Start a magical apothecary and watch how quickly your knowledge of herbs and their uses in spellcraft grows!
Something about jars of mysterious herbs lining the shelf inspires spontaneous spell casting and turns a house into a magical home.
Don’t know where to start? Let me show you!
What is a magical apothecary?
A magical apothecary contains herbs, flowers, spices, and potions used in spellcraft or magical rituals.
It differs from a traditional apothecary, which typically contains items based on health-related concerns (though many herbs overlap).
Curating an apothecary for your magical practice helps to cultivate an environment that makes creating potions, herbal blends, herbal ritual baths, and other plant-based magical items as simple as reaching for the shelf.
The best part? It’s very simple to get started.
Spell crafters use many thousands of herbs in magic. It’s totally unrealistic to expect to learn them all immediately—-or even in a lifetime of study.
What’s important is to know the ones use do use very, very well.
Some are totally okay for humans, but poisonous to cats. Some are fine on their own, but toxic when combined with others.
If you feel intimidated by the idea of working with herbs, just start with plants you know and work your way out.
Generally, the herbs discussed in this article are safe for most people—but allergies, drug interactions, and other factors mean that no herb is safe for everyone under all circumstances.
Know your body.
All that said, when selecting herbs for your magical apothecary, you want to start working with one or two from each of the following categories:
Let’s go over these categories and cover some of the most common, safest, and widely available herbs for each one.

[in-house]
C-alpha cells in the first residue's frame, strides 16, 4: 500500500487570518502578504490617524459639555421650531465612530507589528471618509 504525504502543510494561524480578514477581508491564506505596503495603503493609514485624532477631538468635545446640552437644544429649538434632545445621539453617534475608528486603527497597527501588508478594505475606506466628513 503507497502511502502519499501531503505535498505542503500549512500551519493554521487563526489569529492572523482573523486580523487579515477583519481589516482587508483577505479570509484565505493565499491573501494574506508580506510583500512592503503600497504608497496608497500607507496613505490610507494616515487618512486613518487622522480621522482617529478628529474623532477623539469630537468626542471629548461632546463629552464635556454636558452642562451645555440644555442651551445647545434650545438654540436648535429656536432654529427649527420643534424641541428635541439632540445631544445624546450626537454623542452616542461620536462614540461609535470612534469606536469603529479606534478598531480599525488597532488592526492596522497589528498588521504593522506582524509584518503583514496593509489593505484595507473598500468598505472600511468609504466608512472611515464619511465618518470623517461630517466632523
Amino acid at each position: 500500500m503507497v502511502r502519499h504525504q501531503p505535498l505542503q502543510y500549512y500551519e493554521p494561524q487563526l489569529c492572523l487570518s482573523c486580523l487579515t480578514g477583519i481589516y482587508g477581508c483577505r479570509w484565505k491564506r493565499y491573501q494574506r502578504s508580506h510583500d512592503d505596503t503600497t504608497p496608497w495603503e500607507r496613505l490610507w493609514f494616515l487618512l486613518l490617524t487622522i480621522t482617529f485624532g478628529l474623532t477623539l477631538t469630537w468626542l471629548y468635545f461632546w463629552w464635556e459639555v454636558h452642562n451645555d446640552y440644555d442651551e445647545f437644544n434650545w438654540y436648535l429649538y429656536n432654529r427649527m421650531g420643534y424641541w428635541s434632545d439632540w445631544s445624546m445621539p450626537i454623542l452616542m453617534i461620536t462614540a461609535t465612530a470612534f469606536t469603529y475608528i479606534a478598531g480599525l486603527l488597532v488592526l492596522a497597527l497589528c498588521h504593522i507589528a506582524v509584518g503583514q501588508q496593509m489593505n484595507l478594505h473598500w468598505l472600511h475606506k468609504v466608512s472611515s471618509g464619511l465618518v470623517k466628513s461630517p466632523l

Beginning a witchy apothecary need not cost you a fortune. Tools for the practice are minimal.
If you want to get elaborate with antique medicinal jars or beautiful oil vessels, by all means, go for it. (I recommend looking for these items on your next quest for spell crafting tools at the thrift store).
But for our purposes, I recommend starting with:
–10 or 12 clean glass jars. Use whatever you happen to have to start. Old jam jars work well. As you get better, you may find that you prefer dark glass to prevent the discoloring of herbs. And dark liquor bottles are great for storing tinctures and potions!
–A pair of gardening shears. If you grow your own herbs, treat yourself to a designated pair of gardening shears. I love vintage ones, but any pair of sharp shears work.
–A mortar and pestle. Many people use more modern approaches to grinding magical ingredients, but I find the concentrated effort of hand-grinding them lends power to your magical recipes.
–1 or 2 herbs from each of the following categories. Don’t overdo it in the beginning! You can always expand your collection as your practice grows. But as stated above, it’s much better to know a few herbs very well than to have a shallow understanding of hundreds of herbs.